*Garrett Toole receives a second dose of the Modern vaccine from Housing for Health EMT Caitlin Molina during an April 9 vaccination event at the Studio City Park and Ride.
The Department of Health Services’ Housing for Health teams have achieved an average 75 percent success rate in giving persons experiencing homelessness their second dose of COVID-19 vaccine, using a multi-faceted strategy of education, encouragement and follow-up.
A division of Los Angeles County’s Department of Health Services, Housing for Health is the central coordinating agency for the county’s COVID vaccination campaign for persons experiencing homelessness.
“We are enormously proud of our personnel who work with expertise and compassion to reach our homeless neighbors, building trust and achieving an impressive success rate in delivering the important second vaccine doses,” said Dr. Heidi Behforouz, medical director of Housing for Health.
Between Feb. 3 – when the vaccination campaign began — and April 6, Housing for Health administered a total of 2,963 first-dose vaccinations to persons experiencing homelessness.
Of the 1,684 individuals who became eligible for their second doses during that period, Housing for Health personnel provided follow-up vaccinations to 1,256 persons experiencing homelessness, achieving a 75 percent success rate.
To improve vaccine engagement, Housing for Health leverages multiple communications including text messages, email reminders, cell phone calls, and alerts in homeless service information systems. Clients who do not have phones are provided one so that the teams can contact them for their second dose.
Additionally, Housing for Health teams staff an after-care telephone call center to ensure that clients have access to nursing support for any questions or concerns with vaccination side effects.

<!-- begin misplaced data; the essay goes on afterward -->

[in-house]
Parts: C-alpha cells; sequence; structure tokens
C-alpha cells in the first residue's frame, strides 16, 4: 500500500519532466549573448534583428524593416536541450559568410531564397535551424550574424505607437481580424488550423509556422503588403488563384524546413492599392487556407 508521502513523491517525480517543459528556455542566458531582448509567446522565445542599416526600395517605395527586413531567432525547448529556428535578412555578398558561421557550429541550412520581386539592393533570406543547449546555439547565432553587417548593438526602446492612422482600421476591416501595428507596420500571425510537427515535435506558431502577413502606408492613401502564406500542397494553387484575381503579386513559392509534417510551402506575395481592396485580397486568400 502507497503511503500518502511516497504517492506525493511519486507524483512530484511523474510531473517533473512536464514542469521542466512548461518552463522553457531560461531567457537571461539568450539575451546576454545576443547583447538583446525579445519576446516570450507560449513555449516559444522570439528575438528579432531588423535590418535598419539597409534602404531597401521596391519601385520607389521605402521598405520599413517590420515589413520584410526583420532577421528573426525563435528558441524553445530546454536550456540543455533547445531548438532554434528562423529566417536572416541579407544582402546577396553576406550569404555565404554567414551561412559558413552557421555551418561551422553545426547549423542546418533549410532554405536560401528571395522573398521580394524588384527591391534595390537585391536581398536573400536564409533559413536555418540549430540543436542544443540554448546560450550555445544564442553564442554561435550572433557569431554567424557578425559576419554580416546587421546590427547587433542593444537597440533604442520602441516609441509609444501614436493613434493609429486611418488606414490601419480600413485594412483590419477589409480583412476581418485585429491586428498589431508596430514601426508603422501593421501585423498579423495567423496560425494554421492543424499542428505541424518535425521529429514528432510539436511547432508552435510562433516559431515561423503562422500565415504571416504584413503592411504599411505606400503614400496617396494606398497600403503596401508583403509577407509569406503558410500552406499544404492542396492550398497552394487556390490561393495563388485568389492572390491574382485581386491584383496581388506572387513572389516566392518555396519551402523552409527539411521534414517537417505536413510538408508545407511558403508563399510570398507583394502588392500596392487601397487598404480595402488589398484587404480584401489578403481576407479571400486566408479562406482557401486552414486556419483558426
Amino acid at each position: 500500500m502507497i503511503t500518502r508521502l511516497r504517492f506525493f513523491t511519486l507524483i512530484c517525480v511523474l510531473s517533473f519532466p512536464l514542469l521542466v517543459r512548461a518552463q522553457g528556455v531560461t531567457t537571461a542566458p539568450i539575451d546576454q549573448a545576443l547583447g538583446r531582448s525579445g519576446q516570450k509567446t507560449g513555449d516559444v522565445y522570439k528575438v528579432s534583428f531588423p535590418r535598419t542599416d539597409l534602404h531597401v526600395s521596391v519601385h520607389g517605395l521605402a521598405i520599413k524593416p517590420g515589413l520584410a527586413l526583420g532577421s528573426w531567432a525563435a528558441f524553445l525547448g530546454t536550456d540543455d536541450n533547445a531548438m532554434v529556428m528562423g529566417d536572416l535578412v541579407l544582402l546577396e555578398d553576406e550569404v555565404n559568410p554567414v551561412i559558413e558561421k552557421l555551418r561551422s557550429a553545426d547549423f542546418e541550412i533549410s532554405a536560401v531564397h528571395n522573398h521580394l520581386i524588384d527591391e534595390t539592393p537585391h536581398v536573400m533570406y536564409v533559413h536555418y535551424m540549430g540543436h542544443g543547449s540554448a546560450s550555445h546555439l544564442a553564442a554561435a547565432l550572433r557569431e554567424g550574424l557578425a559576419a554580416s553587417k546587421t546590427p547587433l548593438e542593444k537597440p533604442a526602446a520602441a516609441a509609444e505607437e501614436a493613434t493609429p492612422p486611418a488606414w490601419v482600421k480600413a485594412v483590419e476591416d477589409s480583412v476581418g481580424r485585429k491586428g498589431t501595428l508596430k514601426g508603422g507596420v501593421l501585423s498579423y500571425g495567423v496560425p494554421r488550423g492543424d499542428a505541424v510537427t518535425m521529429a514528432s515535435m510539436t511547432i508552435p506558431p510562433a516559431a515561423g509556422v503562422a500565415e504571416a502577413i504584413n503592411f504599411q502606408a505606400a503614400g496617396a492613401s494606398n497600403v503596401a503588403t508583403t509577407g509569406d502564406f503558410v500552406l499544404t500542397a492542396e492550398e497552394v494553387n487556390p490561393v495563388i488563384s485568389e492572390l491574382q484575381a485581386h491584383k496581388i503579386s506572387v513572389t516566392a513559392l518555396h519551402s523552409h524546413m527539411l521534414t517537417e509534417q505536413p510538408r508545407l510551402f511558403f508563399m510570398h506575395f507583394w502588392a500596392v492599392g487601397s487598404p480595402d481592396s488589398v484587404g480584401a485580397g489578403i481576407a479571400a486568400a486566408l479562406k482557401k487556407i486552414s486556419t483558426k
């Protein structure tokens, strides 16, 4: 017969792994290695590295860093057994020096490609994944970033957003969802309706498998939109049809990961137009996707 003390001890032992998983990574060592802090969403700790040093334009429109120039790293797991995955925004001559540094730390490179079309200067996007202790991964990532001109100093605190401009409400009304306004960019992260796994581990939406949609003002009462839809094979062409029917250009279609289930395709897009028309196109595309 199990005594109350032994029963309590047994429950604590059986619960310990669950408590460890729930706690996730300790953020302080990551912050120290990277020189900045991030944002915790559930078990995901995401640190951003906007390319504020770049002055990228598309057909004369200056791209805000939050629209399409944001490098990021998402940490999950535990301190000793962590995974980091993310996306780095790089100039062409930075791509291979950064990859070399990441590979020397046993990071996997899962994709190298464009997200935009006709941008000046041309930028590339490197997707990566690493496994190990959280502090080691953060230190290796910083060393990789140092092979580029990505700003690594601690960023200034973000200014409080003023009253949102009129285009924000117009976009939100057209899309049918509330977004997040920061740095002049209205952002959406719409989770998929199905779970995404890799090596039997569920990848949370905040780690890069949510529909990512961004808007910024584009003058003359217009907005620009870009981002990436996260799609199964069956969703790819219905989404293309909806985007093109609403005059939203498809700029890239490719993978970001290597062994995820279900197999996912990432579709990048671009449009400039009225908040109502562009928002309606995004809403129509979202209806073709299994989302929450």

“Housing for Health teams work closely with homeless service agencies to educate people experiencing homelessness and engage them in COVID vaccination,” explained Sarah Mahin, director of Housing for Health. “Our staff fosters trust and offers education and encouragement to overcome vaccine hesitancy.”
Also during the time period of Feb. 3 to April 6, Housing for Health gave a total of 7,340 vaccinations of the Moderna vaccine to 5,082 individuals, including some staff who work with persons experiencing homelessness.
Housing for Health began administering the Johnson & Johnson vaccine April 6 as a single-dose option, while continuing to provide second doses of the Moderna vaccine. Some 238 individuals received the Johnson & Johnson vaccine from Housing for Health April 6-12.
Housing for Health paused administration of the Johnson & Johnson vaccine effective April 13, transitioning to vaccinations with only the Moderna vaccine, pending further directions from the federal Centers for Disease Control and the Food and Drug Administration following reports of unusual blood clots in six women who received the Johnson & Johnson vaccine.
As the central coordinating agency for LA County’s COVID vaccination campaign for people experiencing homelessness, Housing for Health partners with the City of Los Angeles, community clinics, the County Departments of Public Health and Mental Health, Los Angeles Homeless Services Authority (LAHSA), and community organizations to support a hybrid model of clinic and field-based vaccinations for this vulnerable population.
“The collective goal is to offer vaccine to every adult experiencing homelessness,” Mahin said. “Our practice of bringing vaccine to people where they are is essential to vaccinating this population. It is a time- and labor-intensive approach that involves going to hundreds of different locations over time and visiting those locations multiple times.”